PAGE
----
farupp
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Re: K Motor Zenith 8983 Adjustment/Repair

Post by farupp » Mon Aug 17, 2015 2:20 pm

I think the T-screw is the high speed mixture adjustment. The low speed mixture adjustment is done with a regular flat head screwdriver.
Frank Rupp
1959 22-foot Sea Skiff Ranger
283 Flywheel Forward engine

jim g
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Re: K Motor Zenith 8983 Adjustment/Repair

Post by jim g » Tue Aug 18, 2015 7:25 pm

If your running suppression spark plug wires you will get sootier plug then you do with cooper wires. Running it on the trailer will not get you a good reading on the plugs. You need to run it down the lake at speed for 10 minutes or so then turn the switch will your at speed. Then pull a couple of plugs and see what they look like. If there slightly dirty you can turn the T handle screw in a little. This will lean out your high speed mixture. Be careful not to lean it to much. As the leaner you run it the hotter the cylinder temps get. Which can start melting stuff.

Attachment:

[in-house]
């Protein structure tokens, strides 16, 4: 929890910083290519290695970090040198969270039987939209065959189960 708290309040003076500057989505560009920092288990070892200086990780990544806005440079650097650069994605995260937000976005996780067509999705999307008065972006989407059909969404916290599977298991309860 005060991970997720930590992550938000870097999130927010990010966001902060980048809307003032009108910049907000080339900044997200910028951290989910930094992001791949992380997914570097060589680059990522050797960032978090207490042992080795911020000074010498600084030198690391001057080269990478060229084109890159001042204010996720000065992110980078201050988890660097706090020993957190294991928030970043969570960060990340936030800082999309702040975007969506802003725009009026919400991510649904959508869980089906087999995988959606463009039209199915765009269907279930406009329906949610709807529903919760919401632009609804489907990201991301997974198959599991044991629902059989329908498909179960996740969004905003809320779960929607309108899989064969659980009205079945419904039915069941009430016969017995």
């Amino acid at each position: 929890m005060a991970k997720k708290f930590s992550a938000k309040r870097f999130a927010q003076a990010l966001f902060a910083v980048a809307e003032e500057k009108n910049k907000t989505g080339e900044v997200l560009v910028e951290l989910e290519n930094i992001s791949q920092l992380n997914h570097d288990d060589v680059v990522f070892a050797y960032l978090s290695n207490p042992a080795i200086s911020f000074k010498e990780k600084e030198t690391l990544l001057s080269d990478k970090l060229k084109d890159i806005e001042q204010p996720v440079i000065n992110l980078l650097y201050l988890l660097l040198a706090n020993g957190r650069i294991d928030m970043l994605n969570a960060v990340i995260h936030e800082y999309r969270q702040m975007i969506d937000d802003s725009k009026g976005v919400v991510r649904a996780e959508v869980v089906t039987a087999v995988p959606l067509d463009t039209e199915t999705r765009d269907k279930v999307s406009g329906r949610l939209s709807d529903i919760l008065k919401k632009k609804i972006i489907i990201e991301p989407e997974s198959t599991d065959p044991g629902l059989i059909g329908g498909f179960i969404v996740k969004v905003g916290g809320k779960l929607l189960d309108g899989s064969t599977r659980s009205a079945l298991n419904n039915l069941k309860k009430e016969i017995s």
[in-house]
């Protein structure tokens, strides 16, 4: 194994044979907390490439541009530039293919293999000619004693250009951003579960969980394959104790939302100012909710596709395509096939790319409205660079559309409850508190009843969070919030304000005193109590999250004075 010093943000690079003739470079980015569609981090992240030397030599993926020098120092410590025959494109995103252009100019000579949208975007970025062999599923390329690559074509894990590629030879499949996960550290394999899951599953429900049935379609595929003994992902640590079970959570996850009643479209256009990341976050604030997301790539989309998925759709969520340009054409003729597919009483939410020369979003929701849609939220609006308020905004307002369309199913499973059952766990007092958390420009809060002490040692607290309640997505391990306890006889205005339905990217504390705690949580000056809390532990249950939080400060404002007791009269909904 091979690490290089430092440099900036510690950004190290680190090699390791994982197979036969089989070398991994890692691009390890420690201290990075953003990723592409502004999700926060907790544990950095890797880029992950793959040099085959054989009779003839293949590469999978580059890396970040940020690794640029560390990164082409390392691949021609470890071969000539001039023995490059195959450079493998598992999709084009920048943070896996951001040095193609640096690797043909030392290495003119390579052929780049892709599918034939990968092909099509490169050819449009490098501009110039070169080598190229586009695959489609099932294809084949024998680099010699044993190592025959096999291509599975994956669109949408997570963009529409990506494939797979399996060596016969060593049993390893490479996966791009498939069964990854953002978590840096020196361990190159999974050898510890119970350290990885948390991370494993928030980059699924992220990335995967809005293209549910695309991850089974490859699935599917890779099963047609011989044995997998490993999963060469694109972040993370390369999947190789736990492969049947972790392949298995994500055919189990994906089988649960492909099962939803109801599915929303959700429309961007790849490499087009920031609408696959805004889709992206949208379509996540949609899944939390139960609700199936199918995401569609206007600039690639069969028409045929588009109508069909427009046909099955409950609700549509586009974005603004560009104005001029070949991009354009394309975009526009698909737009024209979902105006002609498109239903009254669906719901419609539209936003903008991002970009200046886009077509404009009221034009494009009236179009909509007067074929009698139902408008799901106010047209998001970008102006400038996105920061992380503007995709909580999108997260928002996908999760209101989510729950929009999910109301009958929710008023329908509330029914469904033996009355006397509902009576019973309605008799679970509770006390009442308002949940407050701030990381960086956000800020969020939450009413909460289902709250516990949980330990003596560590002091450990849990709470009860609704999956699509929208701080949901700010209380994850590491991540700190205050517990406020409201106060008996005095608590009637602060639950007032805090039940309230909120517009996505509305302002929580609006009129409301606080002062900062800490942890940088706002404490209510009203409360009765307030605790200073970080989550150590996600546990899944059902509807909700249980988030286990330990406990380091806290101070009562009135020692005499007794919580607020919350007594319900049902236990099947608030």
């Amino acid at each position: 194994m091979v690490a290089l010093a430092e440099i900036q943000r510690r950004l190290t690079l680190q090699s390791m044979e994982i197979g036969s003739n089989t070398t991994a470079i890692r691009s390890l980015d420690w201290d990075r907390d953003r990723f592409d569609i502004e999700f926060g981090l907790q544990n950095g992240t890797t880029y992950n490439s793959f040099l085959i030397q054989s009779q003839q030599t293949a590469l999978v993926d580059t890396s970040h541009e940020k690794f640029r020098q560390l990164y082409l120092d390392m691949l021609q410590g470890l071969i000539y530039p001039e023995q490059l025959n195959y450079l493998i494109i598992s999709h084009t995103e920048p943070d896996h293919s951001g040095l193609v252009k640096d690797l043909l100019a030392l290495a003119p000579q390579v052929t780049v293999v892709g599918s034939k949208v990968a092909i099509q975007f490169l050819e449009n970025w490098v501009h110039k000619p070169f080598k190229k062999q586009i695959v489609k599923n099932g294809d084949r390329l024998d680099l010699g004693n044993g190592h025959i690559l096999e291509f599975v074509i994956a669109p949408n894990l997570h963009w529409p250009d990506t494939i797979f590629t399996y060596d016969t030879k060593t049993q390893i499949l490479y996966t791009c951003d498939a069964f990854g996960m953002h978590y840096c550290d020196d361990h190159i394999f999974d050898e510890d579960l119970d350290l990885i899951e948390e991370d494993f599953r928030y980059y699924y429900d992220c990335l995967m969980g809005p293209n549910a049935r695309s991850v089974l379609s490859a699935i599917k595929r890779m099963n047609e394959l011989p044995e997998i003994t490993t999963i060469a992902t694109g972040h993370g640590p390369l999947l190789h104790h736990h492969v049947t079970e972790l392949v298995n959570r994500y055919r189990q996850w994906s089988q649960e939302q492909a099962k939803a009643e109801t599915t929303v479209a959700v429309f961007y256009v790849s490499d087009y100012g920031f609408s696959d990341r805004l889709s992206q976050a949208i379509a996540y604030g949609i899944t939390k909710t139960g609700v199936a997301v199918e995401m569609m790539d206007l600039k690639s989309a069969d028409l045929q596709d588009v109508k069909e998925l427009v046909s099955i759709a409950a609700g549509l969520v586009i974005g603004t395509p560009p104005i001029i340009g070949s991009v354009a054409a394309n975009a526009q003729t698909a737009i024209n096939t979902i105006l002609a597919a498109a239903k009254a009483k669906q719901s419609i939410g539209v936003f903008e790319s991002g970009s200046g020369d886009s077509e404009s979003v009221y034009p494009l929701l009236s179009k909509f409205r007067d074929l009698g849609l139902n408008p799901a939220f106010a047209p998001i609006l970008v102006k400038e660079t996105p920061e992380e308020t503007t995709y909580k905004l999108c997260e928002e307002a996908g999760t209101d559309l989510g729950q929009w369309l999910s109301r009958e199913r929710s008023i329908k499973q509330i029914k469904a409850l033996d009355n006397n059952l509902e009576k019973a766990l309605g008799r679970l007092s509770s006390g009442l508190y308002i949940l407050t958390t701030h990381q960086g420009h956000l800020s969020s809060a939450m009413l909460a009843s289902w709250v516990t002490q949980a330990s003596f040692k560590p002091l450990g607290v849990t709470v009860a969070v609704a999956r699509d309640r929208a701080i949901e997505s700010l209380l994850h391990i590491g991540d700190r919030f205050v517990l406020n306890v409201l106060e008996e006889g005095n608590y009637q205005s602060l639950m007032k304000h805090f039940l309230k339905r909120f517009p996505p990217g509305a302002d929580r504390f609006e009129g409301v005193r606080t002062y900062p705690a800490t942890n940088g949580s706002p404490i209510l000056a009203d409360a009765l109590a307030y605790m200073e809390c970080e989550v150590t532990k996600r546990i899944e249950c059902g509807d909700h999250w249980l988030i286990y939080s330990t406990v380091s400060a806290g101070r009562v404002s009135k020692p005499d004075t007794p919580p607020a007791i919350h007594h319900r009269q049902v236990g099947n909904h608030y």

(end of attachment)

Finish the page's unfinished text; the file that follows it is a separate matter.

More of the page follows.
To set the high speed. You run the boat down the lake wide open and unscrew the T handle screw until the boat no longer gains speed. Then turn the screw in until speed starts to drop off. Then turn it back to the fastest spot. I tend to turn it about half a turn further out to make sure its not running to lean. A tad rich is better then a tad lean. Unless your racing. But you know what race motors do best. Blow up.

kmkemper
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Re: K Motor Zenith 8983 Adjustment/Repair

Post by kmkemper » Wed Aug 19, 2015 11:12 am

Jim - that's a good idea, to take a "plug cut" while on the water, I will do that. I don't believe that the wires are suppression wires, they look to me like reproductions of original, like most things on the boat. Attached is a photo of the wires, perhaps you can tell me what I have, I am new to this but learning. Which way does one turn the fast-idle T-screw to lean it out, clockwise or counter? I won't be able to mess with the carb while the boat is underway, I have a runabout with the engine under a side-hinged hatch, and the carb is located underneath the hinge. This is where a utility design would present a distinct advantage!